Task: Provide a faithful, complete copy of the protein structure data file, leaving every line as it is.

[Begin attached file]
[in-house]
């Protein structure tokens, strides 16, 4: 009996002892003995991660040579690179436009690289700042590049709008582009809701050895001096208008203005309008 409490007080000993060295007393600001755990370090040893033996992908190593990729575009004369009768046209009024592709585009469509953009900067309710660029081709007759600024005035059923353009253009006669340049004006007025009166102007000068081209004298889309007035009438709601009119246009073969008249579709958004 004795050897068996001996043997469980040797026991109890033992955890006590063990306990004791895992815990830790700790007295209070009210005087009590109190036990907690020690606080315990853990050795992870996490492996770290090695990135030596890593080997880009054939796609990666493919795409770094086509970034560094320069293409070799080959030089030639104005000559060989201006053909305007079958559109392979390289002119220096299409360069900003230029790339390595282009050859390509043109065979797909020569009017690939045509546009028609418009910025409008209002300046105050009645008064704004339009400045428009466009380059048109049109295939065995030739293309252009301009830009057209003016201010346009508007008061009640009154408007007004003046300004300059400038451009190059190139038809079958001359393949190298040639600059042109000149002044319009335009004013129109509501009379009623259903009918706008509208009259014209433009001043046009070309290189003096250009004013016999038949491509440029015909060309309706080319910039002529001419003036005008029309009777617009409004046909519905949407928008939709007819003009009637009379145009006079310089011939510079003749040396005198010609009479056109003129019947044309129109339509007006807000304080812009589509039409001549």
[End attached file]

[in-house]
């Protein structure tokens, strides 16, 4: 009996002892003995991660040579690179436009690289700042590049709008582009809701050895001096208008203005309008 409490007080000993060295007393600001755990370090040893033996992908190593990729575009004369009768046209009024592709585009469509953009900067309710660029081709007759600024005035059923353009253009006669340049004006007025009166102007000068081209004298889309007035009438709601009119246009073969008249579709958004 004795050897068996001996043997469980040797026991109890033992955890006590063990306990004791895992815990830790700790007295209070009210005087009590109190036990907690020690606080315990853990050795992870996490492996770290090695990135030596890593080997880009054939796609990666493919795409770094086509970034560094320069293409070799080959030089030639104005000559060989201006053909305007079958559109392979390289002119220096299409360069900003230029790339390595282009050859390509043109065979797909020569009017690939045509546009028609418009910025409008209002300046105050009645008064704004339009400045428009466009380059048109049109295939065995030739293309252009301009830009057209003016201010346009508007008061009640009154408007007004003046300004300059400038451009190059190139038809079958001359393949190298040639600059042109000149002044319009335009004013129109509501009379009623259903009918706008509208009259014209433009001043046009070309290189003096250009004013016999038949491509440029015909060309309706080319910039002529001419003036005008029309009777617009409004046909519905949407928008939709007819003009009637009379145009006079310089011939510079003749040396005198010609009479056109003129019947044309129109339509007006807000304080812009589509039409001549």